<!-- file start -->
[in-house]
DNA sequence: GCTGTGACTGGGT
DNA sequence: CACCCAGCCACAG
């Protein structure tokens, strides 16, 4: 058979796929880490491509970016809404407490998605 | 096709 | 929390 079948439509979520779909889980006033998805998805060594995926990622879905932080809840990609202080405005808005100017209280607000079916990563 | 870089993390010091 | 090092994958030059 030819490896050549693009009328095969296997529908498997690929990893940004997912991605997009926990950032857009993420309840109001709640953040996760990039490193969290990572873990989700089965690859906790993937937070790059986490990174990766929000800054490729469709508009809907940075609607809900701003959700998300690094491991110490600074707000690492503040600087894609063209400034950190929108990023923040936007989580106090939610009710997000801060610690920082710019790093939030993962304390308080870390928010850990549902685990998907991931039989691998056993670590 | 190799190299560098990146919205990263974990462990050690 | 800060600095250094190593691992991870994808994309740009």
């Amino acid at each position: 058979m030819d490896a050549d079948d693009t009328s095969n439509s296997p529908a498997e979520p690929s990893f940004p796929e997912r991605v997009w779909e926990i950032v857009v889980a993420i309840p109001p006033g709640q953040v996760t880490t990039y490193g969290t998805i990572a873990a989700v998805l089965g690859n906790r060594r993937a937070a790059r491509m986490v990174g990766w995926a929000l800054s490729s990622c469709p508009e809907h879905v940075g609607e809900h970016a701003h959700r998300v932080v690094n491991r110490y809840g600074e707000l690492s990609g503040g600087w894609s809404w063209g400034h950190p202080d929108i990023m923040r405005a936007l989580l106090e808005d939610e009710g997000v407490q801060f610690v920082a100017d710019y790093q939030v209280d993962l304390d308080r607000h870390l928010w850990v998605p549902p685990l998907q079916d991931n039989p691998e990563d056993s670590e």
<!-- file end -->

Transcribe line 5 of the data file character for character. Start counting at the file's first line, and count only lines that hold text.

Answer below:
């Amino acid at each position: 058979m030819d490896a050549d079948d693009t009328s095969n439509s296997p529908a498997e979520p690929s990893f940004p796929e997912r991605v997009w779909e926990i950032v857009v889980a993420i309840p109001p006033g709640q953040v996760t880490t990039y490193g969290t998805i990572a873990a989700v998805l089965g690859n906790r060594r993937a937070a790059r491509m986490v990174g990766w995926a929000l800054s490729s990622c469709p508009e809907h879905v940075g609607e809900h970016a701003h959700r998300v932080v690094n491991r110490y809840g600074e707000l690492s990609g503040g600087w894609s809404w063209g400034h950190p202080d929108i990023m923040r405005a936007l989580l106090e808005d939610e009710g997000v407490q801060f610690v920082a100017d710019y790093q939030v209280d993962l304390d308080r607000h870390l928010w850990v998605p549902p685990l998907q079916d991931n039989p691998e990563d056993s670590e």